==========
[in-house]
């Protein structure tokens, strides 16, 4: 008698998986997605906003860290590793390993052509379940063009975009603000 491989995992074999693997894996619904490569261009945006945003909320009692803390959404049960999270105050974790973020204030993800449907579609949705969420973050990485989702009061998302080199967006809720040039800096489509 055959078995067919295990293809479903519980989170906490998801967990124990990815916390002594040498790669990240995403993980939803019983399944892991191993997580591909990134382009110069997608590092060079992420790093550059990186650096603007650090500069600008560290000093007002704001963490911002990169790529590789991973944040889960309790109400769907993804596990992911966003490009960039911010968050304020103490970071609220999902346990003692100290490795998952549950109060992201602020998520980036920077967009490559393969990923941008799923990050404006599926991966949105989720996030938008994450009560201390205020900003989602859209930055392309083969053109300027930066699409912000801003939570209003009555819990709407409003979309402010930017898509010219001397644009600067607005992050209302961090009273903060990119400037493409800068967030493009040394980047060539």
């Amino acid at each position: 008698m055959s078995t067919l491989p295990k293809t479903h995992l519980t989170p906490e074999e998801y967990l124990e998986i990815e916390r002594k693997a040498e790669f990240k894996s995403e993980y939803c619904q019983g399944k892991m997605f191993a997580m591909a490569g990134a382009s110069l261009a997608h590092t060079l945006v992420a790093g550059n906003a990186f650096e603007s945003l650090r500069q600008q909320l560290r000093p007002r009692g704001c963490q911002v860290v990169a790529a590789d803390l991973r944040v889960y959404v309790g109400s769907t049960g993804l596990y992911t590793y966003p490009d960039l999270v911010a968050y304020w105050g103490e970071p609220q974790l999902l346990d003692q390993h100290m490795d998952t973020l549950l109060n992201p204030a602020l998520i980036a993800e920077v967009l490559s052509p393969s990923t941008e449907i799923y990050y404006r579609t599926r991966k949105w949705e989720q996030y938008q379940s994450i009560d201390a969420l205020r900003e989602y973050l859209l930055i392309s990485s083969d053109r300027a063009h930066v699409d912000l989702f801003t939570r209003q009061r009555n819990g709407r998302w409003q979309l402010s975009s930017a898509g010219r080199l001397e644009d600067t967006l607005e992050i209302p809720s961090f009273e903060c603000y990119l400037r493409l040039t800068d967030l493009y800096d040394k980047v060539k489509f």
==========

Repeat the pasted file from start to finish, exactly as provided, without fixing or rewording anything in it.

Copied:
[in-house]
């Protein structure tokens, strides 16, 4: 008698998986997605906003860290590793390993052509379940063009975009603000 491989995992074999693997894996619904490569261009945006945003909320009692803390959404049960999270105050974790973020204030993800449907579609949705969420973050990485989702009061998302080199967006809720040039800096489509 055959078995067919295990293809479903519980989170906490998801967990124990990815916390002594040498790669990240995403993980939803019983399944892991191993997580591909990134382009110069997608590092060079992420790093550059990186650096603007650090500069600008560290000093007002704001963490911002990169790529590789991973944040889960309790109400769907993804596990992911966003490009960039911010968050304020103490970071609220999902346990003692100290490795998952549950109060992201602020998520980036920077967009490559393969990923941008799923990050404006599926991966949105989720996030938008994450009560201390205020900003989602859209930055392309083969053109300027930066699409912000801003939570209003009555819990709407409003979309402010930017898509010219001397644009600067607005992050209302961090009273903060990119400037493409800068967030493009040394980047060539």
């Amino acid at each position: 008698m055959s078995t067919l491989p295990k293809t479903h995992l519980t989170p906490e074999e998801y967990l124990e998986i990815e916390r002594k693997a040498e790669f990240k894996s995403e993980y939803c619904q019983g399944k892991m997605f191993a997580m591909a490569g990134a382009s110069l261009a997608h590092t060079l945006v992420a790093g550059n906003a990186f650096e603007s945003l650090r500069q600008q909320l560290r000093p007002r009692g704001c963490q911002v860290v990169a790529a590789d803390l991973r944040v889960y959404v309790g109400s769907t049960g993804l596990y992911t590793y966003p490009d960039l999270v911010a968050y304020w105050g103490e970071p609220q974790l999902l346990d003692q390993h100290m490795d998952t973020l549950l109060n992201p204030a602020l998520i980036a993800e920077v967009l490559s052509p393969s990923t941008e449907i799923y990050y404006r579609t599926r991966k949105w949705e989720q996030y938008q379940s994450i009560d201390a969420l205020r900003e989602y973050l859209l930055i392309s990485s083969d053109r300027a063009h930066v699409d912000l989702f801003t939570r209003q009061r009555n819990g709407r998302w409003q979309l402010s975009s930017a898509g010219r080199l001397e644009d600067t967006l607005e992050i209302p809720s961090f009273e903060c603000y990119l400037r493409l040039t800068d967030l493009y800096d040394k980047v060539k489509f």